Markel Brown will be the other main offensive contributor. Also a guard, he's deadly from both 2PA (31-57) and 3PA (16-34), and sports a turnover rate of under ten percent. And he blocks a terrifying (especially for a guard) 4.6 percent of opponents' 2PAs while committing 3.4 fouls a game, so our guards will need to be especially cautious when trying to drive against him.
In the post, junior Le'Bryan Nash is a moose of a man that gets to the free throw line (a 65.6 FTR) and drains 2PAs at a 54 percent clip, while defensively grabbing the lion's share of rebounds and adding almost a block a game.
State's other two starters have more limited offensive roles, as Brown, Nash and Smith suck up a lot of the oxygen (and over three-quarters of the shots). Michael Cobbins contributes offensive rebounding (his 9.1% is top 500, though the Cowboys generally do not hammer the offensive glass) and a ton of blocks (5.6%, top 200). On the wing is Brian Williams, who doesn't shoot often (14.3%) but is deadly when he does, shooting 29-40 from 2PA and posting an FTR of 45.8 (again, top 500).
Off the bench, Phil Forte is an absolute monster thus far this year from downtown, shooting 56.1% from 3PA (where he takes almost four of every five shots) and being assisted on 22 of his 23 makes. So if State is moving the ball around the perimeter towards Forte, close your eyes and hope. The only other main contributor off State's relatively short bench is Kamari Murphy, who'll take up some post minutes. He's currently grabbing an astonishing 17.2% of offensive rebounds available to him, which would be top 30 if he played enough minutes to qualify for a ranking in Ken Pomeroy's system.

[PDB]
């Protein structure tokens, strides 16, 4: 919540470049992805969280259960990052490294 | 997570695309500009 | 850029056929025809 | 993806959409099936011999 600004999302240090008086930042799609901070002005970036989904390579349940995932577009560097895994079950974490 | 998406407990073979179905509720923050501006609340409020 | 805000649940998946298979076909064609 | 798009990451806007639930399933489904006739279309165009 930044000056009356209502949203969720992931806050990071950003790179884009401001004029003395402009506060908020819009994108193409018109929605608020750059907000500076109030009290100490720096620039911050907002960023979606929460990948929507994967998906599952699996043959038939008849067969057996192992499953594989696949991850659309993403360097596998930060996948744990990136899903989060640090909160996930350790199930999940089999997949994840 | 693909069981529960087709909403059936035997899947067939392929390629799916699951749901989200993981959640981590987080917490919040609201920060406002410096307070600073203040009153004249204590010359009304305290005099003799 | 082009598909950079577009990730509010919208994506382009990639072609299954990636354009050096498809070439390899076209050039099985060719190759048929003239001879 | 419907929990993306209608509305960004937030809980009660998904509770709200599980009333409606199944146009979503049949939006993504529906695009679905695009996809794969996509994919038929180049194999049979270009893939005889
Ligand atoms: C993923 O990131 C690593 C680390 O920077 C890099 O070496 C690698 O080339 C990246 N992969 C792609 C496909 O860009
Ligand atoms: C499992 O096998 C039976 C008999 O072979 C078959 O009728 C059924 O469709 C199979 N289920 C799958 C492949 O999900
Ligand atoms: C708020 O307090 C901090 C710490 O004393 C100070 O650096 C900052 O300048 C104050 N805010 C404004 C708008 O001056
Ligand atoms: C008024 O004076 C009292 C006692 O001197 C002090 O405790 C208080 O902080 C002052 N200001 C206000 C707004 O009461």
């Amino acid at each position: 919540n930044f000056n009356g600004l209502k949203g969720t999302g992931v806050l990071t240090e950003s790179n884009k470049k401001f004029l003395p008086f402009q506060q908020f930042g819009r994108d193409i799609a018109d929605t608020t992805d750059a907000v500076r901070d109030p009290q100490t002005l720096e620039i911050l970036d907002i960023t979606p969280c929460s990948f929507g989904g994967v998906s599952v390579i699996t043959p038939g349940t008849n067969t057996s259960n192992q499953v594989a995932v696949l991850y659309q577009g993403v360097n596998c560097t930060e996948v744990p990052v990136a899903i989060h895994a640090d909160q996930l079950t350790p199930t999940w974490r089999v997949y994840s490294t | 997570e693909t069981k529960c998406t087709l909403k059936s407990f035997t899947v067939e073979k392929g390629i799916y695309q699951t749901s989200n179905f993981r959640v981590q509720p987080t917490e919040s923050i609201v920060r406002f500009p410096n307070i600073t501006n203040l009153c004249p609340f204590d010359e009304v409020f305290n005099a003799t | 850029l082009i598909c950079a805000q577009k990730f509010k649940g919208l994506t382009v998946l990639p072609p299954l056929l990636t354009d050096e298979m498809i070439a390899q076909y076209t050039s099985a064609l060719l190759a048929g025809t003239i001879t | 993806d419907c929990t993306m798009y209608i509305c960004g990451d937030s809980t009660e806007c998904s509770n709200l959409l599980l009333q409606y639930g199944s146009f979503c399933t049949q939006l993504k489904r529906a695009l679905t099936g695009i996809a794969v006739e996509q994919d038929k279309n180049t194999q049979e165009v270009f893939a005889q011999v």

State's a nightmare offensively - they've posted a low this season of 1.055 points per trip (that low is still above the national average of 1.035) against a difficult schedule. Not to mention, although we've touched on some of the individual defensive numbers above, they play pretty great defense as well, with no real weaknesses to exploit in their primarily man defense. They block 15.4% of your 2s and end over one in five of your possessions on turnovers. So you'd better make those other 65% of your possessions count, and it's hard to do that against this team.
Normally this is where I try to turn the discussion back to our guys, and how they can rise to the challenge they face. But this is Oklahoma State, in Gallagher-Iba Arena, a place only Gonzaga and Kansas escaped from last year with a win. It's not negative to say we'll need a minor miracle to win - it's facing up to the fact that top ten teams seldom lose at home, and certainly not to young teams struggling to figure out who they are at this point in the season.
Nevertheless, it'll be exciting to see how much progress the Gamecocks have made in their twelve days away from action. And there's always a chance. If Tyrone Jackson and Sindairius Thornwell can keep getting to the line and get the Oklahoma State frontcourt in foul trouble, that may ease some of the pressure on our interior defense. Someone will have to step up and play the defensive game of their life against Smart. And frankly, we'll need some luck - something high-variance like a run of 3PAs and an ice-cold night from the Cowboys will probably be required.
Hey, we're 20-point underdogs in a season where we're one of the youngest teams in the country. You don't give any away, but let's keep this in proper perspective - tonight's probably not going to a win for our guys, but it's a chance to play on national television against a great team and take another step in figuring out just how good we can be, if not this year, going forward. It's the kind of game you want to play if you're a competitor, and I'm looking forward to seeing how they meet the challenge.
Tip-off from Gallagher-Iba Arena in Stillwater, Oklahoma is at 9:30pm. The game is televised on ESPNU.